Another new session meant another in-service day at Greenfield Academy. It was a depressingly familiar start from quality improvement officer Richard Conlon. First, he read out a PowerPoint about Building the Curriculum 4; then he read out a PowerPoint about Education Scotland, the newly-merged body joining Learning and Teaching Scotland with the Inspectorate, which combination would herald, he maintained, "a new dawn in the twin areas of curricular delivery and quality assurance."
"What a load of crap!" opined Frank O'Farrell at coffee break. "As far as I'm concerned, shutting down LTS was the best thing the Government could've done, or they could at least have merged it with SQA, given that they're one floor away from each other in the same building. But that would have made too much economic sense, wouldn't it? Instead, they chose to merge the two most disparate educational bodies - in geographical terms, not to mention any other - and spend twice what they could have saved if they'd followed my advice."
There have been multiple staffing changes at our school, and I seem transported back to my first days of teaching, when I hardly knew anyone in the staffroom. Many colleagues took voluntary early retirement in June, and many more just threw in the towel, while most of our probationer teachers have moved on, either to unemployment or the supply list, to be replaced by a fresh band of eager and lowly-paid hopefuls who look set to wreak yet more havoc upon our examination results.
Mind you, I can't exactly celebrate my own exam successes, as my Higher English class had a particularly disappointing set of results.
I am planning to launch appeals for most of them.
As well as new staff, every new session brings another fresh cohort of pupils, along with a fresh set of names, many of which strike fear into any teacher's heart before they've even met the child concerned. This year, for example, we've got two Nathans, three Shannons and one Aaron, plus two Sashas and - in passing reference to American TV shows, I understand - one Zac and a Caleb.
Then I came across Misty-Blue in my class register, and realised that this could be a year-group to end all year groups. I sought out Kevin Muir and asked for any educational or family background he could offer before I took the class, but all that our depute head could come up with was the fact that he'd met the girl concerned only once at a primary induction day, and that she seemed "Misty-Blue by name and misty-blue by nature".
My first meeting with 1D offered disciplinary challenges aplenty, not least in getting them to shut up and listen! I blame the primary schools myself, with their emphasis on child-centred learning and their encouragement of self-expression to the exclusion of all skills requiring concentration and commitment to learning.
Whatever the cause, I tried every trick in the book to get their attention: I stopped in mid-sentence when noise levels rose to outrageous proportions - but they just grew louder; I whispered quietly in the hope that they'd be keen to hear what I was saying (they weren't); and I eventually shouted at the top of my voice, which at least had a momentary calming effect. I think I'd better get in a large supply of throat lozenges for the coming year.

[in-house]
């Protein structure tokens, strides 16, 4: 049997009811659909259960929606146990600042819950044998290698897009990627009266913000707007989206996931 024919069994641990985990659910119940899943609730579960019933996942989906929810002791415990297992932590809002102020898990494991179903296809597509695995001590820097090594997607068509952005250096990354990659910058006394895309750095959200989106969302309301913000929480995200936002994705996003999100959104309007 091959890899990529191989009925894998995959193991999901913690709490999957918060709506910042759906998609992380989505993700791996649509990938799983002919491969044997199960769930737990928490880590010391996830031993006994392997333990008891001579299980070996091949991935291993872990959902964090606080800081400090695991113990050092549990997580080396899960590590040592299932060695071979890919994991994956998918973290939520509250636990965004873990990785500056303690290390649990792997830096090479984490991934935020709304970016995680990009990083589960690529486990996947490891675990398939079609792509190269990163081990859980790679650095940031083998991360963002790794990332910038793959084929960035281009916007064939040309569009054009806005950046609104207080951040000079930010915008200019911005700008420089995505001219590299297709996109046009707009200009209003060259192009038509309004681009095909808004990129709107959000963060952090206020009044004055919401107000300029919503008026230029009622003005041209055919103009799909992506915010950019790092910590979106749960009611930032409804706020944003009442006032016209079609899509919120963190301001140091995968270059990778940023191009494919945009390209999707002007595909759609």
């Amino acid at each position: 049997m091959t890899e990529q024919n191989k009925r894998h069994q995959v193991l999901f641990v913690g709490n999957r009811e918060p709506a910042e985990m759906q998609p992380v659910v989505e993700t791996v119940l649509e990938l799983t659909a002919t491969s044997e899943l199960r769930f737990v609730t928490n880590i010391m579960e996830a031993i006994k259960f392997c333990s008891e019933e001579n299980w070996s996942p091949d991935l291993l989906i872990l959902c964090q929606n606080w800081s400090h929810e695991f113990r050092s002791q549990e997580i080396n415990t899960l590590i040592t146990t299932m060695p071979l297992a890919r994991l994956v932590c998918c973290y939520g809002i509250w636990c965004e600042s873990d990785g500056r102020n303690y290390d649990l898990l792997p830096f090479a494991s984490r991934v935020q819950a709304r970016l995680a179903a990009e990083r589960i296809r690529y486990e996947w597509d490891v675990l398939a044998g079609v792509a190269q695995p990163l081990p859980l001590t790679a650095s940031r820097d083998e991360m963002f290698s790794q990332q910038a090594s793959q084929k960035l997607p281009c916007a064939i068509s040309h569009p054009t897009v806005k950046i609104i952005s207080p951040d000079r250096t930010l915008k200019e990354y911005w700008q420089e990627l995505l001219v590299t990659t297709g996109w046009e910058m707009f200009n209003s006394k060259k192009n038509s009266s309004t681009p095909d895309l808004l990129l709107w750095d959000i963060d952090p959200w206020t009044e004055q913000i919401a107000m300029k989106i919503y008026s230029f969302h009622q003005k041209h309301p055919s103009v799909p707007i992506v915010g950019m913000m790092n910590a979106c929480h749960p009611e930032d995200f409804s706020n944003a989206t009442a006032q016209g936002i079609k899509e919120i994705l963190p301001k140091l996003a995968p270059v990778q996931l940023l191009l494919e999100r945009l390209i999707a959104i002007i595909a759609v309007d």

Of course, discipline wasn't helped by the arrival of another African boy whose father has taken up a post at Rockston General Hospital. With a name like Jobi, I am concerned that he is going to have a rather difficult beginning to his secondary school career; indeed, he has already become known to his peers as "wee Jobi", and I suspect such an appellation was to be expected from his classmates.
But I hadn't expected it from any staff, especially not Mike Baggs, the child's guidance and PE teacher!
My initial assessment of our new first year's disciplinary status was confirmed today by the worst pitched battle we have ever experienced between the cohorts of our different feeder schools.
Chaos ensued after Nathan McBride (Newton Street Primary) purposely bumped into Aaron Galloway (Maxwell Primary) as they left the lunch queue, causing him to drop the nutritious salad he had just purchased. A challenge from Aaron to "pick that up, ye wee shite" went unacknowledged by Nathan, after which point a battle of appropriately biblical proportions broke out as the two boys were rapidly joined by their respective former classmates and the representatives of at least three other primaries with ancient scores to settle and age-old grudges to repay.
Boys, girls, the sex didn't matter as food started flying in all directions and punches began to be thrown. It's at times like these that someone with the physical stature of Mike Baggs admittedly comes into his own, as he waded into the maelstrom and started dispensing summary justice with fine disregard for debate and reconciliation procedures.
Meanwhile, poor little Jobi stood back from the fray, eyes wide in fear and alarm as he presumably contemplated the difficulties he had experienced in his previous, war-torn, country, and compared them with life at Greenfield Academy. I lifted a dish of caramel shortbread with custard from the dining room counter and took it over; he looked up and smiled gratefully, before I hurried him out to safety.